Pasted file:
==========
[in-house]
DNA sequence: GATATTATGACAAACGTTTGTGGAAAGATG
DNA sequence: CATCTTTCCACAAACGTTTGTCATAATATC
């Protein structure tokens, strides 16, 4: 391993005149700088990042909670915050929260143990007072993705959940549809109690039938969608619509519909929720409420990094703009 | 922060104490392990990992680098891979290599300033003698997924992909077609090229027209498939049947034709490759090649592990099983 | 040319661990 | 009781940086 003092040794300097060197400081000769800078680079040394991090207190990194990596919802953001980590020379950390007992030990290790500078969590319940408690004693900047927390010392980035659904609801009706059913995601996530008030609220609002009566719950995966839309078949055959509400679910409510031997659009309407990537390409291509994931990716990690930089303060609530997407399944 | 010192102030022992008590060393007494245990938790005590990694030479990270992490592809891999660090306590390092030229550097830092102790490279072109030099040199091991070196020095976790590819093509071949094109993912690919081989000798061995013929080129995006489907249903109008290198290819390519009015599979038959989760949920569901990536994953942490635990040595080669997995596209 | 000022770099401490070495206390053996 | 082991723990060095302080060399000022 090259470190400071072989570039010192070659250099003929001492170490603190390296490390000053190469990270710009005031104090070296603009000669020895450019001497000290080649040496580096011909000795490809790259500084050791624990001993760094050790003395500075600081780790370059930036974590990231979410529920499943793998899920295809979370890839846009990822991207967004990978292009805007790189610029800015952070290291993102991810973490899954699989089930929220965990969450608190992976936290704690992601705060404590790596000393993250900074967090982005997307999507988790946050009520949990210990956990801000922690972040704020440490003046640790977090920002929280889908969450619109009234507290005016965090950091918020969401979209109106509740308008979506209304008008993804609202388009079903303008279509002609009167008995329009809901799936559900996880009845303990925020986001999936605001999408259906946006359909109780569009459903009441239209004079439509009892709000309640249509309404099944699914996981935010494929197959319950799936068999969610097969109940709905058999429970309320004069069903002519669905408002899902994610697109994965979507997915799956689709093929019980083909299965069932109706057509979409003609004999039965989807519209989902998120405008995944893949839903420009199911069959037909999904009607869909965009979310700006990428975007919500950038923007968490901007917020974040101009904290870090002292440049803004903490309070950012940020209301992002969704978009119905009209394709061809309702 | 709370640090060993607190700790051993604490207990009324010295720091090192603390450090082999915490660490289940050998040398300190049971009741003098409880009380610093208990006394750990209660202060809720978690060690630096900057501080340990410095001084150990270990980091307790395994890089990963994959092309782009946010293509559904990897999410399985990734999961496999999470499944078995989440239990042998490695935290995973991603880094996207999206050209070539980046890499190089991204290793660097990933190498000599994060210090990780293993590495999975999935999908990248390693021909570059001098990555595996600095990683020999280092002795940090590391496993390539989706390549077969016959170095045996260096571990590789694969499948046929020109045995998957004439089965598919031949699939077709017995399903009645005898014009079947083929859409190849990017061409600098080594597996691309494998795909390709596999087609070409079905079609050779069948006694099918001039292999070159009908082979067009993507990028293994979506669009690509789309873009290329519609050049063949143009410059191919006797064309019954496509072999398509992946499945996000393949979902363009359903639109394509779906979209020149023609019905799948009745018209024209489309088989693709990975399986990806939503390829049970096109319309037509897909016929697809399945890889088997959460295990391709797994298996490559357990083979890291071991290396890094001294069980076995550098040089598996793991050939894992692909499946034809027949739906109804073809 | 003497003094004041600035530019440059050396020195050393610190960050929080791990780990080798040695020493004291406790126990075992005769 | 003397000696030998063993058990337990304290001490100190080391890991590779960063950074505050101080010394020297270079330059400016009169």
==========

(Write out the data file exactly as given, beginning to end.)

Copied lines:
[in-house]
DNA sequence: GATATTATGACAAACGTTTGTGGAAAGATG
DNA sequence: CATCTTTCCACAAACGTTTGTCATAATATC
């Protein structure tokens, strides 16, 4: 391993005149700088990042909670915050929260143990007072993705959940549809109690039938969608619509519909929720409420990094703009 | 922060104490392990990992680098891979290599300033003698997924992909077609090229027209498939049947034709490759090649592990099983 | 040319661990 | 009781940086 003092040794300097060197400081000769800078680079040394991090207190990194990596919802953001980590020379950390007992030990290790500078969590319940408690004693900047927390010392980035659904609801009706059913995601996530008030609220609002009566719950995966839309078949055959509400679910409510031997659009309407990537390409291509994931990716990690930089303060609530997407399944 | 010192102030022992008590060393007494245990938790005590990694030479990270992490592809891999660090306590390092030229550097830092102790490279072109030099040199091991070196020095976790590819093509071949094109993912690919081989000798061995013929080129995006489907249903109008290198290819390519009015599979038959989760949920569901990536994953942490635990040595080669997995596209 | 000022770099401490070495206390053996 | 082991723990060095302080060399000022 090259470190400071072989570039010192070659250099003929001492170490603190390296490390000053190469990270710009005031104090070296603009000669020895450019001497000290080649040496580096011909000795490809790259500084050791624990001993760094050790003395500075600081780790370059930036974590990231979410529920499943793998899920295809979370890839846009990822991207967004990978292009805007790189610029800015952070290291993102991810973490899954699989089930929220965990969450608190992976936290704690992601705060404590790596000393993250900074967090982005997307999507988790946050009520949990210990956990801000922690972040704020440490003046640790977090920002929280889908969450619109009234507290005016965090950091918020969401979209109106509740308008979506209304008008993804609202388009079903303008279509002609009167008995329009809901799936559900996880009845303990925020986001999936605001999408259906946006359909109780569009459903009441239209004079439509009892709000309640249509309404099944699914996981935010494929197959319950799936068999969610097969109940709905058999429970309320004069069903002519669905408002899902994610697109994965979507997915799956689709093929019980083909299965069932109706057509979409003609004999039965989807519209989902998120405008995944893949839903420009199911069959037909999904009607869909965009979310700006990428975007919500950038923007968490901007917020974040101009904290870090002292440049803004903490309070950012940020209301992002969704978009119905009209394709061809309702 | 709370640090060993607190700790051993604490207990009324010295720091090192603390450090082999915490660490289940050998040398300190049971009741003098409880009380610093208990006394750990209660202060809720978690060690630096900057501080340990410095001084150990270990980091307790395994890089990963994959092309782009946010293509559904990897999410399985990734999961496999999470499944078995989440239990042998490695935290995973991603880094996207999206050209070539980046890499190089991204290793660097990933190498000599994060210090990780293993590495999975999935999908990248390693021909570059001098990555595996600095990683020999280092002795940090590391496993390539989706390549077969016959170095045996260096571990590789694969499948046929020109045995998957004439089965598919031949699939077709017995399903009645005898014009079947083929859409190849990017061409600098080594597996691309494998795909390709596999087609070409079905079609050779069948006694099918001039292999070159009908082979067009993507990028293994979506669009690509789309873009290329519609050049063949143009410059191919006797064309019954496509072999398509992946499945996000393949979902363009359903639109394509779906979209020149023609019905799948009745018209024209489309088989693709990975399986990806939503390829049970096109319309037509897909016929697809399945890889088997959460295990391709797994298996490559357990083979890291071991290396890094001294069980076995550098040089598996793991050939894992692909499946034809027949739906109804073809 | 003497003094004041600035530019440059050396020195050393610190960050929080791990780990080798040695020493004291406790126990075992005769 | 003397000696030998063993058990337990304290001490100190080391890991590779960063950074505050101080010394020297270079330059400016009169």